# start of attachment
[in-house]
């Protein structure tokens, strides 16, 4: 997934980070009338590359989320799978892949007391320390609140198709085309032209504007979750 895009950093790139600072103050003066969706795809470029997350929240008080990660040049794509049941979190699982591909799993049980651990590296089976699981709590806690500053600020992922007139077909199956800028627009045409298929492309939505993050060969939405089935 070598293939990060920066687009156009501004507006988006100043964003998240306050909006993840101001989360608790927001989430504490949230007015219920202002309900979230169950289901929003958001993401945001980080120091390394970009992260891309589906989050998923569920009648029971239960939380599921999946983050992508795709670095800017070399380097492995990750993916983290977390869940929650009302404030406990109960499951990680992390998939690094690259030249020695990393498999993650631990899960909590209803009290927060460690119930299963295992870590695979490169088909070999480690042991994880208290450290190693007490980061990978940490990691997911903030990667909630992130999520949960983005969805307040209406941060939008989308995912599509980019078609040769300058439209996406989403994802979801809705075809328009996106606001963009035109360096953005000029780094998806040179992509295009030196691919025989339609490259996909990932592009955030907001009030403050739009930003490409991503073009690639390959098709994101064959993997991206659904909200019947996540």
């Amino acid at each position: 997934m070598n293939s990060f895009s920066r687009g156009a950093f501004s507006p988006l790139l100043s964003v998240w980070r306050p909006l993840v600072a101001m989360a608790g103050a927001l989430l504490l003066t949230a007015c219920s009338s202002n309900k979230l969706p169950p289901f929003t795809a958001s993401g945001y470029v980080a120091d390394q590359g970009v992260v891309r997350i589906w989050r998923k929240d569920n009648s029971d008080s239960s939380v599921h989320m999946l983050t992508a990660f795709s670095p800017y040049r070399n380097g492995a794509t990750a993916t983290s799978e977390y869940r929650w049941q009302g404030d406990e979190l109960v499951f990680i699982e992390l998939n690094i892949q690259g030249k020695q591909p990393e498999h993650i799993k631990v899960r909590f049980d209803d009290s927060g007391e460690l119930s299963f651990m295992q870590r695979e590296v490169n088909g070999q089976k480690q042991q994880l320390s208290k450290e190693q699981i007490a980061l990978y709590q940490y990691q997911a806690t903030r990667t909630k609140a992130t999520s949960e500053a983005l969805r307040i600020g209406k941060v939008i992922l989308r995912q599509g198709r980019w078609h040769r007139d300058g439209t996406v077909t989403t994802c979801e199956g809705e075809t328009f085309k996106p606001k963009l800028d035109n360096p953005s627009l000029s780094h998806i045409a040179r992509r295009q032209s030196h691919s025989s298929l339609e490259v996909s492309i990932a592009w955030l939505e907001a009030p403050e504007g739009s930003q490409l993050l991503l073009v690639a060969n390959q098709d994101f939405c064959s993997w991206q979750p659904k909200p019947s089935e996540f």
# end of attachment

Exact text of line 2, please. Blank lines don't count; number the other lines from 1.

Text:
């Protein structure tokens, strides 16, 4: 997934980070009338590359989320799978892949007391320390609140198709085309032209504007979750 895009950093790139600072103050003066969706795809470029997350929240008080990660040049794509049941979190699982591909799993049980651990590296089976699981709590806690500053600020992922007139077909199956800028627009045409298929492309939505993050060969939405089935 070598293939990060920066687009156009501004507006988006100043964003998240306050909006993840101001989360608790927001989430504490949230007015219920202002309900979230169950289901929003958001993401945001980080120091390394970009992260891309589906989050998923569920009648029971239960939380599921999946983050992508795709670095800017070399380097492995990750993916983290977390869940929650009302404030406990109960499951990680992390998939690094690259030249020695990393498999993650631990899960909590209803009290927060460690119930299963295992870590695979490169088909070999480690042991994880208290450290190693007490980061990978940490990691997911903030990667909630992130999520949960983005969805307040209406941060939008989308995912599509980019078609040769300058439209996406989403994802979801809705075809328009996106606001963009035109360096953005000029780094998806040179992509295009030196691919025989339609490259996909990932592009955030907001009030403050739009930003490409991503073009690639390959098709994101064959993997991206659904909200019947996540």